At the beginning of class, there is a discussion that focuses on prior experiences and knowledge of AT along with characteristics of students who may require specific devices. When asked to define AT, comments usually begin with expensive high-end computers and sophisticated software. Then, during the module presentation, the history of AT is presented and brought into the discussion. Students are asked to apply Least Restrictive Environment (LRE) and other principles of the Individuals with Disabilities Education Act (IDEIA--2004) as they pertain to AT.  

    The discussion continues with the seven categories of AT as developed by NATRI. Several devices are presented in each category, and teacher candidates have the opportunity to identify these devices and predict how they might be used and who may benefit by their use. At the end of the presentation, additional devices are demonstrated, and students are able to actively explore them.


    As Assistive Technology becomes a more specialized field, it is important that teacher preparation programs include AT in their curriculum. As TEP programs are already packed with methods courses and field experiences, adding one more course to the program is highly unlikely. In addition, trained and qualified AT faculty, who are available to teach AT courses, are scarce (Babbitt, 2003). Possibly, the greatest benefit of this AT module is “to provide information, resources, and hands-on experiences with the technologies for individuals who made decisions about AT for students with disabilities” (Dissinger, 2003).

    As individuals with disabilities encounter many barriers on a daily basis, they often experience difficulties coping with the demands that are placed upon them from the environment. Assistive Technology is one way to help them eliminate these barriers in the classroom, at home, and in the work place. New teachers in special education and general education are required to address AT in IEP meetings. In order to make informed decisions and advocate for their students, they need to understand that AT is more than expensive computers and sophisticated software. Through the AT module, our teacher candidates are better able to enter the teaching profession informed and knowledgeable about AT.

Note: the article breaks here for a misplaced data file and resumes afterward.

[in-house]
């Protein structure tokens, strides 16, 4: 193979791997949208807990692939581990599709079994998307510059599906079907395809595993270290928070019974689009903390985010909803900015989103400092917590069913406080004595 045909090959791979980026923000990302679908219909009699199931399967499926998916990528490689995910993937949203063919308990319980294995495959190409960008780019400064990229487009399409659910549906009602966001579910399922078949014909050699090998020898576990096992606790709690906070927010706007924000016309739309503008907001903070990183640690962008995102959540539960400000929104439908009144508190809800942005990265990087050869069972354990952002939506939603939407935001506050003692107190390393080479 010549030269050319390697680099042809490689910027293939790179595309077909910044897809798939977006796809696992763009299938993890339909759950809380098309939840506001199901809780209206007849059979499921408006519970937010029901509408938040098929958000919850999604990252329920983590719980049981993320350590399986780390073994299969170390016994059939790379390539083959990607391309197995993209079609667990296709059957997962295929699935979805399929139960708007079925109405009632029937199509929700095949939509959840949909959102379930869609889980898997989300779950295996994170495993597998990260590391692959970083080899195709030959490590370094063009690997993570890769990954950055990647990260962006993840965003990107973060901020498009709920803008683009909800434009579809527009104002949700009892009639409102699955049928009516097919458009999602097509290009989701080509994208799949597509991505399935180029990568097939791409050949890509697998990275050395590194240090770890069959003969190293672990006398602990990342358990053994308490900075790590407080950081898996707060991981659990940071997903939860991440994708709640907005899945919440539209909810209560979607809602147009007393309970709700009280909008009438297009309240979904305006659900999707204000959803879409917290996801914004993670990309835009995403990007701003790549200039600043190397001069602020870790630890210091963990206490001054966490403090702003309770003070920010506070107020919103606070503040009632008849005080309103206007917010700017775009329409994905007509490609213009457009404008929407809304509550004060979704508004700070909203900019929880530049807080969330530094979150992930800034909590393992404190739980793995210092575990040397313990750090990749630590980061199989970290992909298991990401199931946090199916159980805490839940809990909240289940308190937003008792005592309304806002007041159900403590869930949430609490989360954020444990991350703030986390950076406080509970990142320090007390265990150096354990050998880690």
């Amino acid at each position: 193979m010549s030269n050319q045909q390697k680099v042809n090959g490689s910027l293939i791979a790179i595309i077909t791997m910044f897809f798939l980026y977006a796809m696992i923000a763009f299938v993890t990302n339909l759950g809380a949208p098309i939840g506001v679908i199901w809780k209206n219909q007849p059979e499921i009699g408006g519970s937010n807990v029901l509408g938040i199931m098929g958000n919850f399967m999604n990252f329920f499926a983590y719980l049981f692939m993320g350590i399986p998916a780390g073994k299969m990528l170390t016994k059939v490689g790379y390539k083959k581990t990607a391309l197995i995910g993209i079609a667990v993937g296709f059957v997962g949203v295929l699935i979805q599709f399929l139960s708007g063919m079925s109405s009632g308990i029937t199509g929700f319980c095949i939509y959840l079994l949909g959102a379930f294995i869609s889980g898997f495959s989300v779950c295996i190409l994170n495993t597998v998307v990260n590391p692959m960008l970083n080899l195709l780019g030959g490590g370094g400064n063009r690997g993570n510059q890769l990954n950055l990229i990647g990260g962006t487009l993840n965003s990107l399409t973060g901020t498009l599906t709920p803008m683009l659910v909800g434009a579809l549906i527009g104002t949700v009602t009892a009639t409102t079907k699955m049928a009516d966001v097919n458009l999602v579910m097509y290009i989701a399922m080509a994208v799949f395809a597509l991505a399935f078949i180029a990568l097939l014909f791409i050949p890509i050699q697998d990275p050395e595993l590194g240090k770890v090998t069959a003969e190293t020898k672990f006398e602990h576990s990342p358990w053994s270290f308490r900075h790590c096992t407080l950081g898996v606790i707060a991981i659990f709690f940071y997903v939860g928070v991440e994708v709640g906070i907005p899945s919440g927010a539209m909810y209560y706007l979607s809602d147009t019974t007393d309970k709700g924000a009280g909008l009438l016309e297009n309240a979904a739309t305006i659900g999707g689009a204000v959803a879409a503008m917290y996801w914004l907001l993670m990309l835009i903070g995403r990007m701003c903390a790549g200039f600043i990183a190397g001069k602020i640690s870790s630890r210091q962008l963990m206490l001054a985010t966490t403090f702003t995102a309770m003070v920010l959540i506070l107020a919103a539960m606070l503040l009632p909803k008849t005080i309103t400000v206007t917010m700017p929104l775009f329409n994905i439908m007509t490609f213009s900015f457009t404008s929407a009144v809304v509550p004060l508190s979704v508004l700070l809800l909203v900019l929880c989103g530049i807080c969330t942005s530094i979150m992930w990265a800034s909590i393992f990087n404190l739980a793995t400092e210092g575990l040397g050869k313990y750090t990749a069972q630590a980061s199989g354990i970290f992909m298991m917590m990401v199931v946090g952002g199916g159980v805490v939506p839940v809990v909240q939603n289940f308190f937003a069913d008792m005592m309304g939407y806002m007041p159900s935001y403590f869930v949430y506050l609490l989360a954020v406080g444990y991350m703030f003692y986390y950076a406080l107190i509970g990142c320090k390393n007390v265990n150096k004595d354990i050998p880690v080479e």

Babbitt, B. (2003).
Features of effective graduate degree training in assistive technology at a distance. Retrieved September 6, 2005 from http://www.csun.edu/cod/conf/2003/proceedings/csun03.htm. Proceedings of the Center On Disabilities: Technology And Persons With Disabilities Conference 2003

Bryant, D., Erin, J., Lock, R., Allan, J., & Resta, P. (1998). Infusing a teacher preparation program in learning disabilities with assistive technology. Journal of Learning Disabilities, 31, 55-66.

Dissinger, F. (2003). Core curriculum in assistive technology: In-Service for special educators and therapists. Journal of Special Education Technology, 18(2), 35 – 45.

Milken Family Foundation (1998). Milken report [http://www.mff.org/]. In S. Smith (Ed.), Teacher education. Journal of Special Education Technology, 15, 59-62.